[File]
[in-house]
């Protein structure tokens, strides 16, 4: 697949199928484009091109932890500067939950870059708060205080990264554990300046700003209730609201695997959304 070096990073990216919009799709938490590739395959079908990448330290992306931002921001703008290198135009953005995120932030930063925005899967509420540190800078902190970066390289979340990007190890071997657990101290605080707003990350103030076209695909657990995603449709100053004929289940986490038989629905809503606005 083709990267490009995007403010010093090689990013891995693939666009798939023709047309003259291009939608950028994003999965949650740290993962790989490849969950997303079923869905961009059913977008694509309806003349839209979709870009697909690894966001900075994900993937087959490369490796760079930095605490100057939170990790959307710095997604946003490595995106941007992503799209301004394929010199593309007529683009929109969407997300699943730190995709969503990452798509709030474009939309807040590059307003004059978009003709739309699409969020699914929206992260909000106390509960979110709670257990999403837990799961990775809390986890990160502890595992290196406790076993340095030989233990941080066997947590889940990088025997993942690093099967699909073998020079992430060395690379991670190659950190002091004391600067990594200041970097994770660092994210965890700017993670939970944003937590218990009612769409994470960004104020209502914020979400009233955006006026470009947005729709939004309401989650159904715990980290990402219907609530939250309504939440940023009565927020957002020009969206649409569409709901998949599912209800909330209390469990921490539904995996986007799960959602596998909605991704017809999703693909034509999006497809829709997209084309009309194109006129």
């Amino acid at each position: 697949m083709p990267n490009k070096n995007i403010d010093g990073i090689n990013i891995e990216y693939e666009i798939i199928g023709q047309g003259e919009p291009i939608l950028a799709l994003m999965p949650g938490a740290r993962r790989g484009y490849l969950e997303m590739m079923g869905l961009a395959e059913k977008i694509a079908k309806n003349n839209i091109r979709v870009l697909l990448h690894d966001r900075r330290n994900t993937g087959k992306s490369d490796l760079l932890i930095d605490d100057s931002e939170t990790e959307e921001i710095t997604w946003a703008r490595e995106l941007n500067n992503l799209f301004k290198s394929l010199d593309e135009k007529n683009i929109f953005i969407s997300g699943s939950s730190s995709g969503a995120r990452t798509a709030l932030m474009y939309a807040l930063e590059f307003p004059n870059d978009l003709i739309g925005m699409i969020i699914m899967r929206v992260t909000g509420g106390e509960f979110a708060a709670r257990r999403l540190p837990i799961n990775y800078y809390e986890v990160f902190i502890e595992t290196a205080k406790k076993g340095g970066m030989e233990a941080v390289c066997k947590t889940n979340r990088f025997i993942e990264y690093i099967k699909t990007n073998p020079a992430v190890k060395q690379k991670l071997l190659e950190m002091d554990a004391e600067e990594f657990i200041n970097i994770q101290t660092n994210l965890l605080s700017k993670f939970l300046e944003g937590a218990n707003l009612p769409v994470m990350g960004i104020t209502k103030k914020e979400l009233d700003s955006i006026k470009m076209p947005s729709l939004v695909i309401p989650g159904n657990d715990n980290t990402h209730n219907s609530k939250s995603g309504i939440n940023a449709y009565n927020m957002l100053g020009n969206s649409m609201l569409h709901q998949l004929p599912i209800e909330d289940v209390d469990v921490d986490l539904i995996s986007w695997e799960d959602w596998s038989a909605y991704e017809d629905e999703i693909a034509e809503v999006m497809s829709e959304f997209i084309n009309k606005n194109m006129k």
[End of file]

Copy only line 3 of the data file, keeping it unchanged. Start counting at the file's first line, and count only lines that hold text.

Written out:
């Amino acid at each position: 697949m083709p990267n490009k070096n995007i403010d010093g990073i090689n990013i891995e990216y693939e666009i798939i199928g023709q047309g003259e919009p291009i939608l950028a799709l994003m999965p949650g938490a740290r993962r790989g484009y490849l969950e997303m590739m079923g869905l961009a395959e059913k977008i694509a079908k309806n003349n839209i091109r979709v870009l697909l990448h690894d966001r900075r330290n994900t993937g087959k992306s490369d490796l760079l932890i930095d605490d100057s931002e939170t990790e959307e921001i710095t997604w946003a703008r490595e995106l941007n500067n992503l799209f301004k290198s394929l010199d593309e135009k007529n683009i929109f953005i969407s997300g699943s939950s730190s995709g969503a995120r990452t798509a709030l932030m474009y939309a807040l930063e590059f307003p004059n870059d978009l003709i739309g925005m699409i969020i699914m899967r929206v992260t909000g509420g106390e509960f979110a708060a709670r257990r999403l540190p837990i799961n990775y800078y809390e986890v990160f902190i502890e595992t290196a205080k406790k076993g340095g970066m030989e233990a941080v390289c066997k947590t889940n979340r990088f025997i993942e990264y690093i099967k699909t990007n073998p020079a992430v190890k060395q690379k991670l071997l190659e950190m002091d554990a004391e600067e990594f657990i200041n970097i994770q101290t660092n994210l965890l605080s700017k993670f939970l300046e944003g937590a218990n707003l009612p769409v994470m990350g960004i104020t209502k103030k914020e979400l009233d700003s955006i006026k470009m076209p947005s729709l939004v695909i309401p989650g159904n657990d715990n980290t990402h209730n219907s609530k939250s995603g309504i939440n940023a449709y009565n927020m957002l100053g020009n969206s649409m609201l569409h709901q998949l004929p599912i209800e909330d289940v209390d469990v921490d986490l539904i995996s986007w695997e799960d959602w596998s038989a909605y991704e017809d629905e999703i693909a034509e809503v999006m497809s829709e959304f997209i084309n009309k606005n194109m006129k």